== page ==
Uptake and Retention of Tritiated Pump Oil in Rats Following Intratracheal Instillation
S.M. Carlisle and P.A. Burchart (AECL, Chalk River, Ontario, Canada)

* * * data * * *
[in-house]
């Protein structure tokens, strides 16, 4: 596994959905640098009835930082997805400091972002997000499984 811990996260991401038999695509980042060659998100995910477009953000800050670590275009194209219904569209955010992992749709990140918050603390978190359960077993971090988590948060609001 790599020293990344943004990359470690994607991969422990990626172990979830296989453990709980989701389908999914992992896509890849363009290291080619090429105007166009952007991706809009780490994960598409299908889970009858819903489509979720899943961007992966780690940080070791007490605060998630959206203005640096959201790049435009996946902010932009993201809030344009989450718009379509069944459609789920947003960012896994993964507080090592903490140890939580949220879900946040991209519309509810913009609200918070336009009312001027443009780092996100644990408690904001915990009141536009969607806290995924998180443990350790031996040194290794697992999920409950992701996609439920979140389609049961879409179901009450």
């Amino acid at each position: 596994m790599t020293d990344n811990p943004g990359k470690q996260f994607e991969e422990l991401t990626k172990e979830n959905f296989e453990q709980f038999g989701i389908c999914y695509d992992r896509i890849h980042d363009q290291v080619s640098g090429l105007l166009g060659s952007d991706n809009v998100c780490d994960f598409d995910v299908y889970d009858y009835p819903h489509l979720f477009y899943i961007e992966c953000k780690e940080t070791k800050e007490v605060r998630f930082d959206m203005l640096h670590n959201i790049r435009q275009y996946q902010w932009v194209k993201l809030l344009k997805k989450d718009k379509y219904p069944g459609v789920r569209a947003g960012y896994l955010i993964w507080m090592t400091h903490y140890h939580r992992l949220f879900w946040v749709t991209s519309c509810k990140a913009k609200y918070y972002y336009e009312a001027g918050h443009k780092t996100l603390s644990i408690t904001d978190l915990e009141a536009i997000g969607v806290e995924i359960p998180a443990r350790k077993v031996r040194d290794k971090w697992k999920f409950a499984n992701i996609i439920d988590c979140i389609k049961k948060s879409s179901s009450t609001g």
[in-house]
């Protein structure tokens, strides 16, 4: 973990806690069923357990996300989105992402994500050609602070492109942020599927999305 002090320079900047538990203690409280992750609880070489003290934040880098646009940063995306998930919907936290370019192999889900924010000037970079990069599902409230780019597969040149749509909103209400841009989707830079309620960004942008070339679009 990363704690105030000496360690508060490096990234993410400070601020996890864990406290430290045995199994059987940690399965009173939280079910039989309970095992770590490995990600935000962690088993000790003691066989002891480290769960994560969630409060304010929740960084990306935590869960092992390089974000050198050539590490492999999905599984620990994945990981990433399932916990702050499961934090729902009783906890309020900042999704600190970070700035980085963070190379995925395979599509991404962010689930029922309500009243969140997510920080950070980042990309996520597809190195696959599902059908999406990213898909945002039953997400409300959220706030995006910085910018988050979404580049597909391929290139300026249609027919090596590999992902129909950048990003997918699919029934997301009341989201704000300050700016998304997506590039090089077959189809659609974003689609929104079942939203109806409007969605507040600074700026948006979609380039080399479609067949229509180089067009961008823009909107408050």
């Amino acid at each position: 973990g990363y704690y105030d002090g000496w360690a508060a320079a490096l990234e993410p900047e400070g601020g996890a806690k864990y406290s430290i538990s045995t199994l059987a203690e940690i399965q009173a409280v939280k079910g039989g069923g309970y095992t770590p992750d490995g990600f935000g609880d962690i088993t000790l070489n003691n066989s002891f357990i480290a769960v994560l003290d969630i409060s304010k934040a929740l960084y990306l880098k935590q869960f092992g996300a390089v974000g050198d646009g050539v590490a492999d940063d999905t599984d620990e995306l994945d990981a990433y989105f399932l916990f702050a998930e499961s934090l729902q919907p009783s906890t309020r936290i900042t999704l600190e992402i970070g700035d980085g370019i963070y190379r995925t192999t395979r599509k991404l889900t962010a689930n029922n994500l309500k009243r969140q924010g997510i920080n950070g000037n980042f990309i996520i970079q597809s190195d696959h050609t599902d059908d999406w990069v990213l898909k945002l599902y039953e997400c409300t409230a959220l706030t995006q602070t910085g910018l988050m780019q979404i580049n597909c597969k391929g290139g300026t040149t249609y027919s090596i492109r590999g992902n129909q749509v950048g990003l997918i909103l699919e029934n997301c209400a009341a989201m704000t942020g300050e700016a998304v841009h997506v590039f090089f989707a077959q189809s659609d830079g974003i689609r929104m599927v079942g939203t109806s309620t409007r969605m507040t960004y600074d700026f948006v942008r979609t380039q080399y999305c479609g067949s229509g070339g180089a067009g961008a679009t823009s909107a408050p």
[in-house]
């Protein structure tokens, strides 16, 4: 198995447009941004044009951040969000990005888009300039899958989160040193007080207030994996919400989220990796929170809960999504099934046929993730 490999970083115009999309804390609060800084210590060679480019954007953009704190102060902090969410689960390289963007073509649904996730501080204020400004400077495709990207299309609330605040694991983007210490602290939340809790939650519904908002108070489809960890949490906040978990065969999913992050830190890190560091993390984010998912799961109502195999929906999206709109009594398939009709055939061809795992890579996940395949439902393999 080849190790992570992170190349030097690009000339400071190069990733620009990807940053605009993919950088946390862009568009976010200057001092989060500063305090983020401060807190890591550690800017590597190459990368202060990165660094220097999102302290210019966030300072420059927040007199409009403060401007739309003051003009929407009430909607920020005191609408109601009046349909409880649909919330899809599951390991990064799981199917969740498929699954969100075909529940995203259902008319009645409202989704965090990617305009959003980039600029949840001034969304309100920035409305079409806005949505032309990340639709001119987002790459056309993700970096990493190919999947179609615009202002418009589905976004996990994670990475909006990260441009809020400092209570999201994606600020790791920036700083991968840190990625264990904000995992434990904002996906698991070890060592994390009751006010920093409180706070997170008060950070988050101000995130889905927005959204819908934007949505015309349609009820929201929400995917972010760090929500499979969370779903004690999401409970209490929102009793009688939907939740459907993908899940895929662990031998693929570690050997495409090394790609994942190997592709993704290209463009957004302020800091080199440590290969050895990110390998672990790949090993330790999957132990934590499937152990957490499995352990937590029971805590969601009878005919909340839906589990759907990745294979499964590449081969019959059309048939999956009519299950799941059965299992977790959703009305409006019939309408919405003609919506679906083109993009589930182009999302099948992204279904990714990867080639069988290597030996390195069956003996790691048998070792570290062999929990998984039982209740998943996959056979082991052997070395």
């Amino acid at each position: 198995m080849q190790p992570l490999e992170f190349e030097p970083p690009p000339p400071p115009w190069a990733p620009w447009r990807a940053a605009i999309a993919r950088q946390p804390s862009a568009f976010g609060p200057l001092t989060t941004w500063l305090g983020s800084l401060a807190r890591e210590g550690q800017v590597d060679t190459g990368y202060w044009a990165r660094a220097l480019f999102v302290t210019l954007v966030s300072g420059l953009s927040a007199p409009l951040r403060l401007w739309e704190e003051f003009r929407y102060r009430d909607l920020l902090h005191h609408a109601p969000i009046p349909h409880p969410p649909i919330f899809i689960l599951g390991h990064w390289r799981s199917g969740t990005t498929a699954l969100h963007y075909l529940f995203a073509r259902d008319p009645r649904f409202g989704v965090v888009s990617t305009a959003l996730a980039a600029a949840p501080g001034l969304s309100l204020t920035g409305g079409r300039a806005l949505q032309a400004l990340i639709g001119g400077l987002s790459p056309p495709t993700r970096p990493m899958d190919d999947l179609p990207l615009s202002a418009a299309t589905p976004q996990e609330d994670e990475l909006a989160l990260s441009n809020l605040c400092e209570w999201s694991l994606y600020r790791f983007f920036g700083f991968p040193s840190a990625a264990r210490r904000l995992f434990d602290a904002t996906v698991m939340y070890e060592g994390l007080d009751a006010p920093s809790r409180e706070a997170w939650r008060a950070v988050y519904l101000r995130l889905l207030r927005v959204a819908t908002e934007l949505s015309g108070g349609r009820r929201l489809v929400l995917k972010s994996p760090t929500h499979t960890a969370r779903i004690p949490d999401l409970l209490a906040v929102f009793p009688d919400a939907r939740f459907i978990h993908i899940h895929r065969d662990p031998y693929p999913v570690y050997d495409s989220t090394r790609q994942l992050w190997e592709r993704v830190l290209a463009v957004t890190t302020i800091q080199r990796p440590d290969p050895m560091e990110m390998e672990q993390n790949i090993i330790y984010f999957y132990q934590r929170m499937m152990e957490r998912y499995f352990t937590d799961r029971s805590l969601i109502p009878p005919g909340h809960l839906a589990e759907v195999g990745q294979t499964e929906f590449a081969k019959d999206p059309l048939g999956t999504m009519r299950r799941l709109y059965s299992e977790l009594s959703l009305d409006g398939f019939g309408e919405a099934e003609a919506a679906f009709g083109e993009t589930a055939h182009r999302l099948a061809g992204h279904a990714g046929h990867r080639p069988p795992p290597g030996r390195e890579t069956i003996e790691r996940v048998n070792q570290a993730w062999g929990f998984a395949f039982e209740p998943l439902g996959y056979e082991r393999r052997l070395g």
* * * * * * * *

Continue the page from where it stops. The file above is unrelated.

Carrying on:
Saturated hydrocarbon mineral oils in vacuum pumps used in tritium handling facilities often contain significant amounts of tritium (as much as several hundred GBqL-1). These oils require frequent changes due to polymerization. The air around an open pump during such changes may contain hundreds to millions of becquerels of volatile tritiated species per litre. Tritiated pump oils may pose a workplace hazard, especially during pump maintenance, if contaminated oil aerosols and hydrocarbon vapours are inhaled. In the absence of specific data on metabolism, retention or excretion of tritium from tritiated oil aerosols and vapours, radiation doses from tritiated oil aerosols are estimated using inhalation dose coefficients recommended by the ICRP for tritiated organic gases or vapours (ICRP Publication 68, Annals of the ICRP 24 (4): 1994). Several experiments have been carried out to follow tritium retention in rats exposed to intratracheally instilled tritiated pump oil, in order to provide empirical data for establishing dosimetric parameters for this potential workplace hazard. Initial studies indicated that a substantial fraction of the administered tritium (about 30%) was retained for at least 3 weeks in the lungs as organically bound tritium, with no consistent decline in activity over that time period. Further studies, following excretion and organ retention of tritium for up to one year after exposure, are currently underway. Preliminary results from this longer-term study are presented. This research is supported by funding from the CANDU Owners' Group.